His Verve group boasts four albums on the Billboard 200, and is fresh off Herbie
Hancock's Grammy win. It's not been a bad run for Bruce Resnikoff. Last month, Herbie Hancock's "The Joni Letters," released in fall 2007 on Verve, won the Grammy Award for album of the year. But lest you think Resnikoff only works catalog fogies and such artists as Hancock 40 years into their career, check out the Billboard 200 (page 70) to see four charting acts from Verve Music Group: jazz legend Hancock, neo-soul singer (and best new artist Grammy nom) Ledisi and up-and-comers soul singer Lizz Wright and blues-jazz singer Melody Gardot. The group has another two records in the top 10 of the jazz chart.

Meanwhile, the industry may know Resnikoff best for his work with catalog, not front-line titles. UMe runs the catalog of such megastars as Guns N' Roses, Def Leppard, Tom Petty & the Heartbreakers, Bob Marley, the Police, the Who, 2Pac and countless others. Among UMe's successes are the "Now" series, the 20th Century Master Series and the Johnny Cash album "Legend," which was one of the music industry's biggest-selling albums in 2005-06.

"What that says to me is we're doing something right," Resnikoff says of this week's chart success. "The reality is, we set this company up in a unique way. Verve is sort of a small company within a larger company. We have a core group of people-A&R and marketing and creative staff-that is effectively exclusive to Verve. That smaller group effectively allows us to work within more esoteric markets . . . Then we have a larger [UMe] support group, which involves our overall sales group, publicity that supplements the Verve publicity group, a production group, a full-support business affairs, a film and TV licensing group, etc. that works together. So effectively we have the best of both worlds."

A good place to start might be with the Grammys. I was actually kind of curious watching the win, I'm sure your first thought is probably, "That's fantastic," and then your next thought is probably, "Shit!"

I think "shit" was part of it . . . I was with some Verve people, it was clearly a tribute to the work they did as well as the great album Herbie delivered. I think it gave everyone here a sense of responsibility-not just a sense of gratitude and enjoyment-that we have a tremendous album and we need to find more opportunities to sell it because it's unfair to Herbie and the public not to have much broader appeal and much broader success in the marketplace.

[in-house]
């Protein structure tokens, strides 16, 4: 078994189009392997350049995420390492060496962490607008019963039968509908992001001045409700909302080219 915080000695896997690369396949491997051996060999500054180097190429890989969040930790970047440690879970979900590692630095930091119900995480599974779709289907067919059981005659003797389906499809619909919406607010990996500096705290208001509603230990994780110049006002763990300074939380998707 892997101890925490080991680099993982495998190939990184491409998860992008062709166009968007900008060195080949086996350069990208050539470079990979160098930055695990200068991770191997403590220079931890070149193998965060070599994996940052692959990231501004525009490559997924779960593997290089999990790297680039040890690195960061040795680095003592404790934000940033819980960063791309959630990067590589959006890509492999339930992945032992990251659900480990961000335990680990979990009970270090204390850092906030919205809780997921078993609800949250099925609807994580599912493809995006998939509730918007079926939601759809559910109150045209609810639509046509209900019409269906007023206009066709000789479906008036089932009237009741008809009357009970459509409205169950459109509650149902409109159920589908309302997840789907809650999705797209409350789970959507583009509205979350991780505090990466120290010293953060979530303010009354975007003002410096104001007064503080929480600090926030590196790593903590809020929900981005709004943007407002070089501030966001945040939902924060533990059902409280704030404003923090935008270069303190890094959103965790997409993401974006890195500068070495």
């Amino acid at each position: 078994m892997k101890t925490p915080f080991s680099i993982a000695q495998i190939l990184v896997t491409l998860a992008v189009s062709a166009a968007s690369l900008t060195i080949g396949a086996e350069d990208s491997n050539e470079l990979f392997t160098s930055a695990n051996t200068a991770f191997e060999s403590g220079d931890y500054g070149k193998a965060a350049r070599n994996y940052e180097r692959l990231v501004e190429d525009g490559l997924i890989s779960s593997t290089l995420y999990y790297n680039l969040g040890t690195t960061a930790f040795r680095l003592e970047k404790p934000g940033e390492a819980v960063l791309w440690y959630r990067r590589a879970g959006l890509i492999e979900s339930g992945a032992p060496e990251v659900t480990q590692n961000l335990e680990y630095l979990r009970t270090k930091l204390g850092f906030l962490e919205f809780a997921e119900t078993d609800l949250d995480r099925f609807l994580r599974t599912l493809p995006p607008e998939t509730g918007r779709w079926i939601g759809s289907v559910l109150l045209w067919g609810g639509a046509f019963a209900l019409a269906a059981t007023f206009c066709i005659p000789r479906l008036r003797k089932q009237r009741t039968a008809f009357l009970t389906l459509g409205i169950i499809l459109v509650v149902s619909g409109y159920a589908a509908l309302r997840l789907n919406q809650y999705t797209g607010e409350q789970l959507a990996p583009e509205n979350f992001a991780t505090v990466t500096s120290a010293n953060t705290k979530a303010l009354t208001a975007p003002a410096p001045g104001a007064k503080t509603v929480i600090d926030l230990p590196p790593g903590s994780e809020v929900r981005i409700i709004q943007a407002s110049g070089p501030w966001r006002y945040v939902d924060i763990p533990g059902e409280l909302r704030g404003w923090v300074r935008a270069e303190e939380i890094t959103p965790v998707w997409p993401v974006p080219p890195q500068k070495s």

Is there an impact for the industry?

It sends a message that you can't totally pigeonhole music and that genre-oriented music doesn't necessarily have to be limited to a genre. As difficult as it was to convince retail before the Grammy nomination and the win that this was a great album that deserved to be featured with great albums as opposed to great jazz albums? It opened a door for us. If you limit your marketing opportunities to a particular genre, you're reducing the scope of the audience you could reach.

Were you able to keep Hancock in stores? Were there shortages of that week?

No, we were actually pretty good. I had a staff that beefed up in light of the nominations and his TV performance. I actually had a couple of people who were loyal and smart enough to exit the Grammys festivities earlier in the evening than they otherwise would have to get overnight manufacturing done.

Click here to read the full Q&A, including Resnikoff's thoughts on why the day of live albums is going to be resurrected, a brilliant marketing strategy that helped bolster Verve's Ledisi, a trend coming in to industry and more.